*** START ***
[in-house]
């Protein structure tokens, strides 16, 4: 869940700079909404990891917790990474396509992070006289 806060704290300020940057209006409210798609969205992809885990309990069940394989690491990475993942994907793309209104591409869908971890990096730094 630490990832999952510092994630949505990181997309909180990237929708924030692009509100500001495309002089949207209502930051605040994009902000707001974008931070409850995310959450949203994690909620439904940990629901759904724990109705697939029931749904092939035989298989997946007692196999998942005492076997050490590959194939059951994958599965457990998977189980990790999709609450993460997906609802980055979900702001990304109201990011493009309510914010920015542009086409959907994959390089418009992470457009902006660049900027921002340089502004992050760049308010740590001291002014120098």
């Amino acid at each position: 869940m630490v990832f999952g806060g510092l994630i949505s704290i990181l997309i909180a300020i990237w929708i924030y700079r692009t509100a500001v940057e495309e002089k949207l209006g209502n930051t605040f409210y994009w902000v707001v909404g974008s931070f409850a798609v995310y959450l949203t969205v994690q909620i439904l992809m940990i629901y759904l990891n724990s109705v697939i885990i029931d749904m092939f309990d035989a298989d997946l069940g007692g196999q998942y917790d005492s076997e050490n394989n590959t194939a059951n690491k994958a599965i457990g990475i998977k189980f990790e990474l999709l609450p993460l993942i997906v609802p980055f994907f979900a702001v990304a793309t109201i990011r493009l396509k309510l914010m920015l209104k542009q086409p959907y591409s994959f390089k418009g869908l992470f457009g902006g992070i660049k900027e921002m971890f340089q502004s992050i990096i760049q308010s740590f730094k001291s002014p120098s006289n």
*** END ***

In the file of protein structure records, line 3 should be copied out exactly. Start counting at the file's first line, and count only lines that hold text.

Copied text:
């Amino acid at each position: 869940m630490v990832f999952g806060g510092l994630i949505s704290i990181l997309i909180a300020i990237w929708i924030y700079r692009t509100a500001v940057e495309e002089k949207l209006g209502n930051t605040f409210y994009w902000v707001v909404g974008s931070f409850a798609v995310y959450l949203t969205v994690q909620i439904l992809m940990i629901y759904l990891n724990s109705v697939i885990i029931d749904m092939f309990d035989a298989d997946l069940g007692g196999q998942y917790d005492s076997e050490n394989n590959t194939a059951n690491k994958a599965i457990g990475i998977k189980f990790e990474l999709l609450p993460l993942i997906v609802p980055f994907f979900a702001v990304a793309t109201i990011r493009l396509k309510l914010m920015l209104k542009q086409p959907y591409s994959f390089k418009g869908l992470f457009g902006g992070i660049k900027e921002m971890f340089q502004s992050i990096i760049q308010s740590f730094k001291s002014p120098s006289n």